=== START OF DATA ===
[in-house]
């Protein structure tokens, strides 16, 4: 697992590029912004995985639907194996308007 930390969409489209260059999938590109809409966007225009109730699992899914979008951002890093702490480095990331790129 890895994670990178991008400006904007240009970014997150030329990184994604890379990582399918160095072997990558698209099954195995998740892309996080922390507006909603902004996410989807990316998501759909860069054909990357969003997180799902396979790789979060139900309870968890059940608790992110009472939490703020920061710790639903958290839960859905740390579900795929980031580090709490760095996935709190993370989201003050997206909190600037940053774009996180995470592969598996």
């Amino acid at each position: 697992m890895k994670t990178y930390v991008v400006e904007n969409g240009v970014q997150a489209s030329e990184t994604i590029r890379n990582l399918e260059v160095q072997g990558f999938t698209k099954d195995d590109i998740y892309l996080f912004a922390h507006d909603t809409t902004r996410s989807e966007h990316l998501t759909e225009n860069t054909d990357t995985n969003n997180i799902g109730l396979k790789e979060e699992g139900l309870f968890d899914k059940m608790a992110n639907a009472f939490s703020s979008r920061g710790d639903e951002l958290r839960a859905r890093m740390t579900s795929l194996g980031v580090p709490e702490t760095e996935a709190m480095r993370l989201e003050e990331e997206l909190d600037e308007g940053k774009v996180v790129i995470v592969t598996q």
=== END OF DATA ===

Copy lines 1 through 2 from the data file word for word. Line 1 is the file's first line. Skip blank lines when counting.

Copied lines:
[in-house]
């Protein structure tokens, strides 16, 4: 697992590029912004995985639907194996308007 930390969409489209260059999938590109809409966007225009109730699992899914979008951002890093702490480095990331790129 890895994670990178991008400006904007240009970014997150030329990184994604890379990582399918160095072997990558698209099954195995998740892309996080922390507006909603902004996410989807990316998501759909860069054909990357969003997180799902396979790789979060139900309870968890059940608790992110009472939490703020920061710790639903958290839960859905740390579900795929980031580090709490760095996935709190993370989201003050997206909190600037940053774009996180995470592969598996």